When I Am the Only One in the Room

Teri Ellen Cross Davis

The Southern roots of y'all
makes music in my mouth's map.

In the North I cuff the C hard for couplet
then soften it for child and chain.

When bookin' I drop the g—
depending on the audience,

I find it again running. By ten
I knew when to let the W whistle

in whom but darken the room
for the D to fall asleep

in I un't know nothin' but the beauty
of when a double negative will do,

how to make this English buck
then soft shoe when I see you.

To celebrate National Poetry Month we are again presenting an April Celebration: 30 Poets/30 Presses (#ArmchairBookFair21), a feature we initiated last year to help promote new releases whose publicity opportunities were thwarted due to the pandemic. Please join us every day for new poetry from the presses that sustain us.

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Teri Ellen Cross Davis is the author of a more perfect Union, (Mad Creek Books, 2021) winner of the Journal/Charles B. Wheeler Poetry Prize and Haint,  winner of the 2017 Ohioana Book Award for Poetry. She is the winner of the Poetry Society of America’s 2020 Robert H. Winner Memorial Award and recipient of grants from the Sustainable Arts Foundation and The Freya Project. A member of the Black Ladies Brunch Collective, she has been awarded fellowships and scholarships to Cave Canem, the Virginia Center for Creative Arts, Hedgebrook, Community of Writers Poetry Workshop, the Fine Arts Work Center in Provincetown, the Hermitage Artist Retreat, and the Sewanee Writers’ Conference. She is the Poetry Coordinator for the Folger Shakespeare Library in Washington D.C.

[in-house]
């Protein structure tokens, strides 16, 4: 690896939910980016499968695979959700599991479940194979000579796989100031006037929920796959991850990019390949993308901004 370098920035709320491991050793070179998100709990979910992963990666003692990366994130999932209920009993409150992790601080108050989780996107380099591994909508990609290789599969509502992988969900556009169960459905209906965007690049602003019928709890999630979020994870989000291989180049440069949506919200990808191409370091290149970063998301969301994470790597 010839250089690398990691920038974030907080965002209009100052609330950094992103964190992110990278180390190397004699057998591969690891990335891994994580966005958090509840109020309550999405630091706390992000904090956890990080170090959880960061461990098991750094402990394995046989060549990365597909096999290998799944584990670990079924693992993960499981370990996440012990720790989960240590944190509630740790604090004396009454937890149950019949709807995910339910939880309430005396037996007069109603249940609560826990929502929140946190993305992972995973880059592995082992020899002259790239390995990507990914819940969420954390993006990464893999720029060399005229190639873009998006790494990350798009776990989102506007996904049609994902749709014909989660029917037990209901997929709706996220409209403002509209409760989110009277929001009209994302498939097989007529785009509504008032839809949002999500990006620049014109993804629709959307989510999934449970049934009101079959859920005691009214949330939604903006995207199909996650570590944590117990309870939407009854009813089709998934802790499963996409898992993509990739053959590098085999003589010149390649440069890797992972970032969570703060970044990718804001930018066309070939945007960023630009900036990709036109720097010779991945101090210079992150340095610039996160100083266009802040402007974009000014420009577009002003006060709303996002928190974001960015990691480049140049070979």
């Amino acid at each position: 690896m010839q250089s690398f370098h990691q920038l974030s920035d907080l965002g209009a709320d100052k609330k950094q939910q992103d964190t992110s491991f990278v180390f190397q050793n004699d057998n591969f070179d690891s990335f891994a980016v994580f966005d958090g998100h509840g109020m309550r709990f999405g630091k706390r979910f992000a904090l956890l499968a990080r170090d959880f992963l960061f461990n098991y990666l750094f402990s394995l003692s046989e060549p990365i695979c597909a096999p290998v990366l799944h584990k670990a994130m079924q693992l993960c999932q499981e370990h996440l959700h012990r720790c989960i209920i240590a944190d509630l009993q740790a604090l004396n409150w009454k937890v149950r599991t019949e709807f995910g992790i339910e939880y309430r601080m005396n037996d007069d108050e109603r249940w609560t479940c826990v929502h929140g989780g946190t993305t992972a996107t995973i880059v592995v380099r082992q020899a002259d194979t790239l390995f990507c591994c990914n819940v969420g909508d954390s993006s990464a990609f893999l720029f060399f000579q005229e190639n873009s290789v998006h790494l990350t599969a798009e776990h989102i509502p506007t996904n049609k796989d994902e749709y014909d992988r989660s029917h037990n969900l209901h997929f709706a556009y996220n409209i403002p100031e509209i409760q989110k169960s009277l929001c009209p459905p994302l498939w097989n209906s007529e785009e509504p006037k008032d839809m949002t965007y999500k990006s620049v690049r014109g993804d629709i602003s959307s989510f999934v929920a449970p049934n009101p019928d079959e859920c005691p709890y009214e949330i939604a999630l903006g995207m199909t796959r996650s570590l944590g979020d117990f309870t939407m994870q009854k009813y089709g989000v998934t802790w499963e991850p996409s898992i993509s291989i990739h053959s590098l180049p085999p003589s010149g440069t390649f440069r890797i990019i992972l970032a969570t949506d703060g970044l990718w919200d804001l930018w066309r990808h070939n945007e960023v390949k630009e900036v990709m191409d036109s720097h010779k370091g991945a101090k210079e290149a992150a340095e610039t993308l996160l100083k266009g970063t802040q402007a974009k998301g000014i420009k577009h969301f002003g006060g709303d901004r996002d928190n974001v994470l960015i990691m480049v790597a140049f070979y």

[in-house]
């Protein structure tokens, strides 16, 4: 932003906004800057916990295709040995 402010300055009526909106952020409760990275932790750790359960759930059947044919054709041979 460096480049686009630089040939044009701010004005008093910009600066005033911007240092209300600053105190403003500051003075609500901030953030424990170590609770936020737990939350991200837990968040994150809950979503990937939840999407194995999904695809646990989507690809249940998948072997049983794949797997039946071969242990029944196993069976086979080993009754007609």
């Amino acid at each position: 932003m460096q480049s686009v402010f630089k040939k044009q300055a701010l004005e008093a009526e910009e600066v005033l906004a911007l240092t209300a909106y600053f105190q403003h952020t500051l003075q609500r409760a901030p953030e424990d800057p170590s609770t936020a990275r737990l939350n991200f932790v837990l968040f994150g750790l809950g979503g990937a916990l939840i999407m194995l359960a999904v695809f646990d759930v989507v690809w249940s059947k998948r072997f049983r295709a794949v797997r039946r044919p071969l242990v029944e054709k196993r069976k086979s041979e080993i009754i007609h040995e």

“‘I have become an ordering of the unpredictable,’ Teri Ellen Cross Davis writes in the poem ‘The Goddess of Blood,’ and she could be describing her own work: unpredictable in the best sense, ordering chaos as the best poetry must do. This is an important collection, full of anger and tenderness and a sure command of language.”
—Linda Pastan

“These poems are hopeful, yes, and also smart and honest. They are as purple as a funky lyric or a keloidal scar. You’ll find resilience and resistance and rough sweet magic in these poems by Teri Ellen Cross Davis. You’ll find the truth.”
—Camille T. Dungy, author of Trophic Cascade

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